So I finished my ride and stopped by my local bike shop to talk with one of their mechanics. I walked in and said I needed some insight about tires, and the guy takes one look at my arms and legs, looks at the front tire and just shakes his head. "What are doing with that on your bike? That’s outdated technology." And then he proceeds to point out all the things that have been improved in the years since that tire was invented. In fact, the tire I had replaced with the Velocirapter had been much better, which is why it suddenly felt so uncontrollable. So how did I get steered so wrong by trusting the Internet?

It turns out, if I’d paid more attention to all the tire reviews, they were years old. The site didn’t make that obvious, and honestly I didn’t really think about it. A tire’s a tire, right? But even though there’s much better technology available, Wilderness Trail Bikes is still making bank selling their highly rated and outdated tires at fire sale prices. Not only did that cost me the price of the tire, which I immediately replaced with an up-to-date Kenda Nevegal, but it cost me a lot of skin and pain–and I consider myself lucky.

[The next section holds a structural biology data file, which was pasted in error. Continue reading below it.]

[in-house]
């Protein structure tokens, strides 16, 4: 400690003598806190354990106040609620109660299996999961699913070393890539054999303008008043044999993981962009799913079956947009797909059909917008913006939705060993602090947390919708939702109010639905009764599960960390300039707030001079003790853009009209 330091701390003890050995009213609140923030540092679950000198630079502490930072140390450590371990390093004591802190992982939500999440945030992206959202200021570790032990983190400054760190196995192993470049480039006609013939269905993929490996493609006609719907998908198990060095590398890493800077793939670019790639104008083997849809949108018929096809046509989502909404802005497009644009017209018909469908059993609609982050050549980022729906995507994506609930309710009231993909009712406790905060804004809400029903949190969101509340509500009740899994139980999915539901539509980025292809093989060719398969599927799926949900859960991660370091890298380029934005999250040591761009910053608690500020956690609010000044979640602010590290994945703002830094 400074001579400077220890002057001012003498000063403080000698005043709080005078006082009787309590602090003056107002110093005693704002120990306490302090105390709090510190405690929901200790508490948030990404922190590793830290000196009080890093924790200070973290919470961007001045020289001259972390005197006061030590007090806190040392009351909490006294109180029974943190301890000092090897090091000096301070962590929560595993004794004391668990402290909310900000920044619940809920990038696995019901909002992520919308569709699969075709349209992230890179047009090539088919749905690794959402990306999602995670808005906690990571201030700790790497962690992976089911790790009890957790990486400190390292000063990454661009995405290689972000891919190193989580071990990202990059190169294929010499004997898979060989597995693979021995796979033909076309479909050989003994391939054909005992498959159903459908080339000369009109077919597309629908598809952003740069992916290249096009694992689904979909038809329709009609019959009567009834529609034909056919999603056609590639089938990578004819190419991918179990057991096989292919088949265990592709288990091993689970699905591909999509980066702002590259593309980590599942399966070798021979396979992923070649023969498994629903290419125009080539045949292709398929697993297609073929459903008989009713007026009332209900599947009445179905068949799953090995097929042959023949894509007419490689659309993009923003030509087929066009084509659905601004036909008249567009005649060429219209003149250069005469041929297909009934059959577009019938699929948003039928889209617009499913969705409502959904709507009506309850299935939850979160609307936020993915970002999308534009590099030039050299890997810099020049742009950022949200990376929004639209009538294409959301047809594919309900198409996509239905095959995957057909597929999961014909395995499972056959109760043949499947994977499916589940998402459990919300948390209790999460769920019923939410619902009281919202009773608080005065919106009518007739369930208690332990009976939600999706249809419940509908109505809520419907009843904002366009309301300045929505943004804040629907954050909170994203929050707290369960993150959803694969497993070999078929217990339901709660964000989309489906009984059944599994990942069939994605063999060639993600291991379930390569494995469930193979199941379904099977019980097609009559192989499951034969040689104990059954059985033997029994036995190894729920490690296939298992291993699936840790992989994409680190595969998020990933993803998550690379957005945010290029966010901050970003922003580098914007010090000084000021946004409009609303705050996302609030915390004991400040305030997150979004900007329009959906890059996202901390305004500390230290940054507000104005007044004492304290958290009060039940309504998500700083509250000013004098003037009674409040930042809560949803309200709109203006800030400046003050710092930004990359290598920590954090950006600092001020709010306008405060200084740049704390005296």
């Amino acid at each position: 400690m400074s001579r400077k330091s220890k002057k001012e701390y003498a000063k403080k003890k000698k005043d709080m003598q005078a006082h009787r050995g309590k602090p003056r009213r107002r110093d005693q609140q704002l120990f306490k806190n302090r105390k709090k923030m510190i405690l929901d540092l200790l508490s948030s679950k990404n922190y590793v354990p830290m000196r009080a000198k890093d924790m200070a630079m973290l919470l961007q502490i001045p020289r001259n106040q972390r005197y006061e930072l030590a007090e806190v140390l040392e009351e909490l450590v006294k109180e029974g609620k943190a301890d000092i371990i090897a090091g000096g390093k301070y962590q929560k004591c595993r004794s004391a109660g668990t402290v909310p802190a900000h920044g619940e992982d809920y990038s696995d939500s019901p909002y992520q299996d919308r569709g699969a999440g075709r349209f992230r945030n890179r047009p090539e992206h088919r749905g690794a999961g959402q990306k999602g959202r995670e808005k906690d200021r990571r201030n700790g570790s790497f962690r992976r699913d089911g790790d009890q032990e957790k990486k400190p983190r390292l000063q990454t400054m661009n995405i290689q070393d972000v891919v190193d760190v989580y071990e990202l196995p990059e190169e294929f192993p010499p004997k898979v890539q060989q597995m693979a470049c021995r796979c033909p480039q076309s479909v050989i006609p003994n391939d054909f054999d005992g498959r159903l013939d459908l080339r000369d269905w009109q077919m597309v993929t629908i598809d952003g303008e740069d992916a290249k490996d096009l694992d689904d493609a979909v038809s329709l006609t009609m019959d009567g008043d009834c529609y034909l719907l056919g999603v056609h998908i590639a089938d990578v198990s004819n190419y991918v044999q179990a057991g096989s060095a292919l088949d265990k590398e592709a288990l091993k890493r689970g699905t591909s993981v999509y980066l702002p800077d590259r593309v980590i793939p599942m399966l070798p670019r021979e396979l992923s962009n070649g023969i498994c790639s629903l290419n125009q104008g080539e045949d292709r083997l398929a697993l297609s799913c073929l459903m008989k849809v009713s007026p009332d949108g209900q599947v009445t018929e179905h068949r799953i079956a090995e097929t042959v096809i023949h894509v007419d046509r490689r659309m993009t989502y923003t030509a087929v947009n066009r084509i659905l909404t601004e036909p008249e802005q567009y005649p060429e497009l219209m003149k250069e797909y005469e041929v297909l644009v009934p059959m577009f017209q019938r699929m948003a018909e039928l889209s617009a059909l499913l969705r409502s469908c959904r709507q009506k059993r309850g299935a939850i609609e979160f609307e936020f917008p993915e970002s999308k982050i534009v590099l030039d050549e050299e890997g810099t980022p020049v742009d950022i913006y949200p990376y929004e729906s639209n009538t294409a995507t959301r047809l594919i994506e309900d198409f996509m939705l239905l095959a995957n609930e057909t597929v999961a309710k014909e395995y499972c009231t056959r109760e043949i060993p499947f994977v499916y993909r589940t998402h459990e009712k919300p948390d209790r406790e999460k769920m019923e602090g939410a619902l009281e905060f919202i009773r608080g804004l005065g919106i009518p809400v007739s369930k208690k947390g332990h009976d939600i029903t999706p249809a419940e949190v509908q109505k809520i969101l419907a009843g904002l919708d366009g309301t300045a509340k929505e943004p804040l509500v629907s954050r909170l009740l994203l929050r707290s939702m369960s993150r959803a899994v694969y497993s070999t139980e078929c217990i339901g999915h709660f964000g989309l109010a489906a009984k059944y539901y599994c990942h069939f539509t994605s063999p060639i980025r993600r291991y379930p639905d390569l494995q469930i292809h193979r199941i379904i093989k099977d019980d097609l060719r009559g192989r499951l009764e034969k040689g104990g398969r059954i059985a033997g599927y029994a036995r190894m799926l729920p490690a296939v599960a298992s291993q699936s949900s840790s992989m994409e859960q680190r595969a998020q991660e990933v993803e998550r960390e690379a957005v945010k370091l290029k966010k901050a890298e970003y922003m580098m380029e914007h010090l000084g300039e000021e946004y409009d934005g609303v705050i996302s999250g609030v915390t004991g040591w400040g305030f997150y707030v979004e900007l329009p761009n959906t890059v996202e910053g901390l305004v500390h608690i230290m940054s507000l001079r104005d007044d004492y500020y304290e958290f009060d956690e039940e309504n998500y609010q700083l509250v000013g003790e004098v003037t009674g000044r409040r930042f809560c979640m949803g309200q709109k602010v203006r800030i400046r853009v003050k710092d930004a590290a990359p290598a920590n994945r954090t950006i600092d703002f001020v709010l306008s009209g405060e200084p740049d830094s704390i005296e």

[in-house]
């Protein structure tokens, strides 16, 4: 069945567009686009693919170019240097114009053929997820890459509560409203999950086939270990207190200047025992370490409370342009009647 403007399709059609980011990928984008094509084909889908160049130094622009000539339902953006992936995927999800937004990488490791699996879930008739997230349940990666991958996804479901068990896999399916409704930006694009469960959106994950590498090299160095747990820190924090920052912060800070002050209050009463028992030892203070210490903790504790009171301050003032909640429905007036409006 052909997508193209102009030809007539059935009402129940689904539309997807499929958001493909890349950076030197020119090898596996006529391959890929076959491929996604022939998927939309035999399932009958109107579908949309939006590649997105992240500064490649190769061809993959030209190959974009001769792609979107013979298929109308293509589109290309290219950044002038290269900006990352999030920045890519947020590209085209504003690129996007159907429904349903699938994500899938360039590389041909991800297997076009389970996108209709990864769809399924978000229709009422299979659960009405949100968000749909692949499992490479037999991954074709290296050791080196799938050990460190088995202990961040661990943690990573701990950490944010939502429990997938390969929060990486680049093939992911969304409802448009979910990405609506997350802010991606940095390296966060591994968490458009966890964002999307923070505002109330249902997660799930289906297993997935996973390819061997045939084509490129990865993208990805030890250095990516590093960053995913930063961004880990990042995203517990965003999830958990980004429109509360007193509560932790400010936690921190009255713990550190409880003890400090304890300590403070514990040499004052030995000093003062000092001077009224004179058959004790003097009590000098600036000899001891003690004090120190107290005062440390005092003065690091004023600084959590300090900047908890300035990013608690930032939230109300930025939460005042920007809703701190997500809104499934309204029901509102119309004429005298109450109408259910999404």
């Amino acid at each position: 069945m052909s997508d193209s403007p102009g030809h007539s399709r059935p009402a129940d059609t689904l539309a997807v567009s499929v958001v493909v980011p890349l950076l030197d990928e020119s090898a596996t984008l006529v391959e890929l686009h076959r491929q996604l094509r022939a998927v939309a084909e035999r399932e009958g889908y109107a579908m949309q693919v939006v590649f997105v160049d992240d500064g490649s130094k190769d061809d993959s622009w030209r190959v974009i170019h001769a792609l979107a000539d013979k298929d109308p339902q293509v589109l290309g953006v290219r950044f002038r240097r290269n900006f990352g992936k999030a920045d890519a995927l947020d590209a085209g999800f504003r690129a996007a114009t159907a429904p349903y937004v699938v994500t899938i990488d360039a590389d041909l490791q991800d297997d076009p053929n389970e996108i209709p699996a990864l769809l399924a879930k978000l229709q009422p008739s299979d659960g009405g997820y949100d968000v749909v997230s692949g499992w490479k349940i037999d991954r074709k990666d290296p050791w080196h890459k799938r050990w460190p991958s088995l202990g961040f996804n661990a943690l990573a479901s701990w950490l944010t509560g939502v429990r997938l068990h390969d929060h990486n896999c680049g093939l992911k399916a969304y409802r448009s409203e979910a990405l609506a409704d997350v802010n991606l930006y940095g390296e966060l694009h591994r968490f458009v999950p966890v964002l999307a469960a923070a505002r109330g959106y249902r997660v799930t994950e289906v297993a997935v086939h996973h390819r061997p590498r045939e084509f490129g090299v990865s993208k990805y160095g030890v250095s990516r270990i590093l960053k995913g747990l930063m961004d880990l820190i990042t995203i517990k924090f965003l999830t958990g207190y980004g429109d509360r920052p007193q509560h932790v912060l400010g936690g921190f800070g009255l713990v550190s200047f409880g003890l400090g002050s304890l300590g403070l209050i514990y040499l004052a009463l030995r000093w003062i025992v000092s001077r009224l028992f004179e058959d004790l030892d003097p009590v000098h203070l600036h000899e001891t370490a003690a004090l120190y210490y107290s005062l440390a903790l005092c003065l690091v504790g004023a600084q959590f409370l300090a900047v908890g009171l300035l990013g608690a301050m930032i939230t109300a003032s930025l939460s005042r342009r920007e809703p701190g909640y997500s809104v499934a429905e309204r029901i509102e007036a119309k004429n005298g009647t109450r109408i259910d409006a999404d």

Social Media is a phenomenal tool for consumers. But it’s not idiot proof. It puts you in the position of being able to learn from the experiences of hundreds of others, which doesn’t exactly make you an expert. The problem is what you don’t know that you don’t know. And that could actually kill you. At the end of the day, I’m still grateful that I can walk into my local bike shop and talk to an expert. Now I wish I’d started there in the first place.

Oh, and I won’t buy another Wilderness Trail Bikes tire. They got me once. Never again.

Update: Okay. I’ve talked to a bunch of tire experts who agree with my assessment of the Velociraptor, but not with my conclusion that I shouldn’t buy another Wilderness Trail Bikes tire. They do make some great tires. I’ll just say their marketing–especially educating buyers about making the right tire choice–could be significantly improved.